Police in Mississauga, Brampton, Hamilton and Durham mark 28 human trafficking arrests in first year of task force


Published February 22, 2023 at 3:11 pm

The Ontario-wide Human Trafficking Intelligence-led Joint Forces Strategy (IJFS), which counts the Durham, Halton, Hamilton and Peel police as members, marked 28 arrests on nearly 240 charges since their inception little more than a year ago.

The task force kicked off its work in Dec. 2021 when 21 services joined forces to combat human trafficking. The IJFS includes the Anishinabek, Akwesasne, Barrie, Durham, Halton, Hamilton, Kingston, London, Niagara, OPP, Ottawa, Peel (Brampton and Mississauga), Peterborough, Six Nations, Greater Sudbury, Thunder Bay, Toronto, Treaty Three, Waterloo, Windsor and York police services.

Four of these services, the OPP, Sudbury, Toronto and Treaty Three, led a joint announcement of the IJFS results and statistics.

Since the IJFS launched, the police services have undertaken 65 human trafficking investigations resulting in 72 human trafficking charges and 167 other charges (such as assault, uttering threats, extortion, and harassment) against 28 people. The accused are most men between the age of 18 and 45.

As a result of these investigations, 61 victims were identified and helped. These victims were almost all women and girls ranging in age from 12 to 47.

According to Inspector Tricia Rupert of Treaty Three police, these victims tend to hail from vulnerable communities such as migrant workers, Indigenous women and girls and at-risk youth. More than half of victims across Canada are Indigenous women and girls.

“The idea of people being taken or kidnapped is a myth. The truth is that most victims know their traffickers,” investigators found.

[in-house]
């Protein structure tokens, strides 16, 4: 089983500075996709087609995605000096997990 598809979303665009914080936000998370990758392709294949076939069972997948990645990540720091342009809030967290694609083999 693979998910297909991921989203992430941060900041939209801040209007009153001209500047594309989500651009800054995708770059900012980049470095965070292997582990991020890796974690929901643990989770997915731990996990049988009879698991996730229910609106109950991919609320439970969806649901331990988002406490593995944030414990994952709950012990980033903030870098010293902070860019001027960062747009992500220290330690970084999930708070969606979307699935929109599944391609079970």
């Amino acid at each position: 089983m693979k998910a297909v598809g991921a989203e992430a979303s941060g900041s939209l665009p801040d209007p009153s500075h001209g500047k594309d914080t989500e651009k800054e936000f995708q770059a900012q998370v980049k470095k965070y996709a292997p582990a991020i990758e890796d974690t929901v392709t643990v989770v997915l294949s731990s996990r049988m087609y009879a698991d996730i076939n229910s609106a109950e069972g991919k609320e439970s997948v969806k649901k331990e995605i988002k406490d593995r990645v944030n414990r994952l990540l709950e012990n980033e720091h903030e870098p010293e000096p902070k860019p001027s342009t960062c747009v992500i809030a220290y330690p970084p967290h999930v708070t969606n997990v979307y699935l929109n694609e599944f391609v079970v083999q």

“Traffickers exploit and use manipulative techniques to isolate victims from loved ones, creating sole reliance on them to meet their physical and emotional needs. Victims become dependent on their traffickers, making this crime all the more challenging for law enforcement,” Rupert said.

“Traffickers form a bond with their victim, as a relationship, through violence or blackmail, and it makes it difficult to leave,” she continued. However, she noted the IJFS has an embedded victims’ services specialist who connects survivors to services.

OPP Detective Inspector Jordan Whitesel said, “Law enforcement have worked hard to address human trafficking in this province. Unlike other crimes where an item is the commodity, human trafficking focuses on the exploitation of a human being for someone else’s personal gain or profit. This is often in the sex industry or for forced labour.”

“Human trafficking is a challenging and complex crime as victims often do not identify themselves as victims. Traffickers also rely on movement and transporting their victims around the province in the hopes of concealing their crime,” Whitesel continued.

Ontario sees higher levels of human trafficking than the national average because of this mobility. The Hwy. 401 corridor, in particular, “makes movement of people extremely convenient, as a situation that may begin in Toronto could potentially move right across the province in a matter of hours, and vice versa.”

This, plus the high urban density in the GTA, “makes mobility very convenient, along with the easy access to larger hotels and other accommodation facilities. Urban settings also offer more anonymity for the traffickers because people are less likely to notice and report these occurrences in busy city settings.”

“The review of evidence, including the tracking of advertisements about sexual services, tells us that traffickers will move victims from one urban centre to another at a moment’s notice, to access different customer bases and avoid law enforcement detection,” according to Toronto police Inspector Susan Gomes.

As such, the inter-jurisdictional approach is “making a difference,” Gomes said, “The collaboration between the IJFS and associated law enforcement partners makes it more difficult for these traffickers to remain anonymous as they carry out these crimes. It also makes it easier for us to remove and rescue vulnerable victims.”

Ontario residents who suspect human trafficking can call their local police or the Human Trafficking Hotline at 1-833-900-1010.


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